There are abbreviations in British English that Americans don’t use – words like brolly and chippie. I wonder if you know them? This video is about some differences in British and American abbreviations and you’ll learn some common British short forms. We made this video after the collaboration we did with other ESL YouTubers for the World Story-Telling Day Project.

Click here to see the story we made for World Story-Telling Day
Click here to learn about lots more British and American differences.

Abbreviations Video Transcript

Hi everyone. This lesson’s a little different to normal because last Sunday was World Storytelling Day. We got together with five other YouTube teachers to create a story. Did you see it? Click here if not.
Do you remember the names of the girls in the story? They were called Lilly and Philly. Now Philly is an abbreviation of Phyllis and it’s also the abbreviation for Philadelphia – the city where I live.
Philly is in the United States, but I come from England originally. And I’ve noticed something interesting. We seem to have some abbreviations in British English that they don’t have here in American English. So I thought I’d try some on Jay.

You know what my theory is, Jay.
What’s your theory?
You hear me but you don’t listen.
Of course I listen.
OK, here’s your first question.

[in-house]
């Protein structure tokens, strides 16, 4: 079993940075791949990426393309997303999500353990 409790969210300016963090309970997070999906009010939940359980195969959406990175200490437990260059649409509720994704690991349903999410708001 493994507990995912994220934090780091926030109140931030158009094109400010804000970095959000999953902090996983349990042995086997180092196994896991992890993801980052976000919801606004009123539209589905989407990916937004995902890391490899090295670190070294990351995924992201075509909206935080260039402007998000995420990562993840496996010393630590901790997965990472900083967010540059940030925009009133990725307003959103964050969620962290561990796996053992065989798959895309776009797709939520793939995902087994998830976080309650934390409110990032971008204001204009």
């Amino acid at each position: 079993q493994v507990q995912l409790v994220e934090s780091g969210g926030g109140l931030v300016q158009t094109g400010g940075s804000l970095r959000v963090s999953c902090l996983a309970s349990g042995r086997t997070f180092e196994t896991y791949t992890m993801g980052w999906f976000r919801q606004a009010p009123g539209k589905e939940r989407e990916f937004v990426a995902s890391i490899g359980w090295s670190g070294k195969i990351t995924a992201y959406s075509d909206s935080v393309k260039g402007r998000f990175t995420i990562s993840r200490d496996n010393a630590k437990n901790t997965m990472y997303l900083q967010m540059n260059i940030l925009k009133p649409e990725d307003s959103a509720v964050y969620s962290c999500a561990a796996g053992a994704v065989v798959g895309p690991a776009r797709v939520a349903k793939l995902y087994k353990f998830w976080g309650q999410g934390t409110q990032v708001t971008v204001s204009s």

When do you need a brolly? A brolly.
When it’s raining.
Very good. What is a brolly?
It’s an umbrella.
Excellent. Excellent. OK, second question. When do I wear a cossie? A cossie.
I have no clue.
I’ll give you a clue. When we go on holiday, I like to wear a cossie.
A swimming costume. That’s what we call a bathing suit.
A swimming costume. You call it a bathing suit in American English, but in British English it’s a swimming costume. Bathing suit sounds very old fashioned to us. It’s a bit strange in British English. OK, next question. OK. What would you find at a chippie? At a chippie.
Saw dust?
Ummm. You can find something to eat at a chippie.
A chips place, like, like…
Yeah, fish and chips. French fries and fish.
No, fish and chips. Or shish and fips as we used to say when I was a kid.
Right, erm…
The last question. Now this one’s different to the others. It’s an odd man out question. I’m going to give you four words and you have to tell me which one is the odd man out. Here are the words. Cabbie. Hubby. Postie. Brickie.
OK, a cabbie is a cab driver. We say the same thing in America. Hubby we also say is short for husband. Postie I’m guessing is a mail man.
You’re doing better than I thought you would.
And I don’t know what a brickie is.
A brickie is a brick layer. Someone who lays bricks.
Ah. So the brick layer, the cabbie and the postman, or mail man, they’re all workers. The hubby may or may not be. So the hubby is the odd man out.
That’s right. So you did pretty well there, Jay.
Well, I’ve been around you long enough to have picked up a few things.
OK, in that case you can translate for us now.
I’ll try.

Let’s take a break.
Yeah, let’s have a cuppa.
She means a cup of tea.
Let’s have a cuppa and a bickie too.
A biscuit. She means a cookie.
Let’s have a cuppa and a chockie bickie.
A cup of tea and a chocolate cookie.
Sounds good to me!

I hope you enjoyed the abbreviations and I hope you enjoyed the story. A big thank you to English with Jennifer for organising it, and the channels of all the other terrific teachers who took part. And don’t forget to subscribe to them.

Click here to see the story we made for World Story-Telling Day
Click here to learn about lots more British and American differences.


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